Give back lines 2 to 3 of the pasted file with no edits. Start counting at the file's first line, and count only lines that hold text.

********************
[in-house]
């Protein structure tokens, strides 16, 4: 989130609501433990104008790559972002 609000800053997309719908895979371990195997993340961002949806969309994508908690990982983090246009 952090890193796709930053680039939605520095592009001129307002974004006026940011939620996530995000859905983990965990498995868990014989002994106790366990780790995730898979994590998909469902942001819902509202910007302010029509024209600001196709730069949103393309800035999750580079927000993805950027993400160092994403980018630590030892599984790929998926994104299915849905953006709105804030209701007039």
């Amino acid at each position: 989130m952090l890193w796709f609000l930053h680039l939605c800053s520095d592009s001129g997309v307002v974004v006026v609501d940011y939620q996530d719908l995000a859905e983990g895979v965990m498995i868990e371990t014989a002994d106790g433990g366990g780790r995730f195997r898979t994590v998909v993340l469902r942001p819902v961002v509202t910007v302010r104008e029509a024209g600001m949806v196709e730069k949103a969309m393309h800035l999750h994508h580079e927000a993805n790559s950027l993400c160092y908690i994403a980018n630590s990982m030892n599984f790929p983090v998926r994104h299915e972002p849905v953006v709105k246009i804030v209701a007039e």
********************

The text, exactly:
């Protein structure tokens, strides 16, 4: 989130609501433990104008790559972002 609000800053997309719908895979371990195997993340961002949806969309994508908690990982983090246009 952090890193796709930053680039939605520095592009001129307002974004006026940011939620996530995000859905983990965990498995868990014989002994106790366990780790995730898979994590998909469902942001819902509202910007302010029509024209600001196709730069949103393309800035999750580079927000993805950027993400160092994403980018630590030892599984790929998926994104299915849905953006709105804030209701007039």
């Amino acid at each position: 989130m952090l890193w796709f609000l930053h680039l939605c800053s520095d592009s001129g997309v307002v974004v006026v609501d940011y939620q996530d719908l995000a859905e983990g895979v965990m498995i868990e371990t014989a002994d106790g433990g366990g780790r995730f195997r898979t994590v998909v993340l469902r942001p819902v961002v509202t910007v302010r104008e029509a024209g600001m949806v196709e730069k949103a969309m393309h800035l999750h994508h580079e927000a993805n790559s950027l993400c160092y908690i994403a980018n630590s990982m030892n599984f790929p983090v998926r994104h299915e972002p849905v953006v709105k246009i804030v209701a007039e």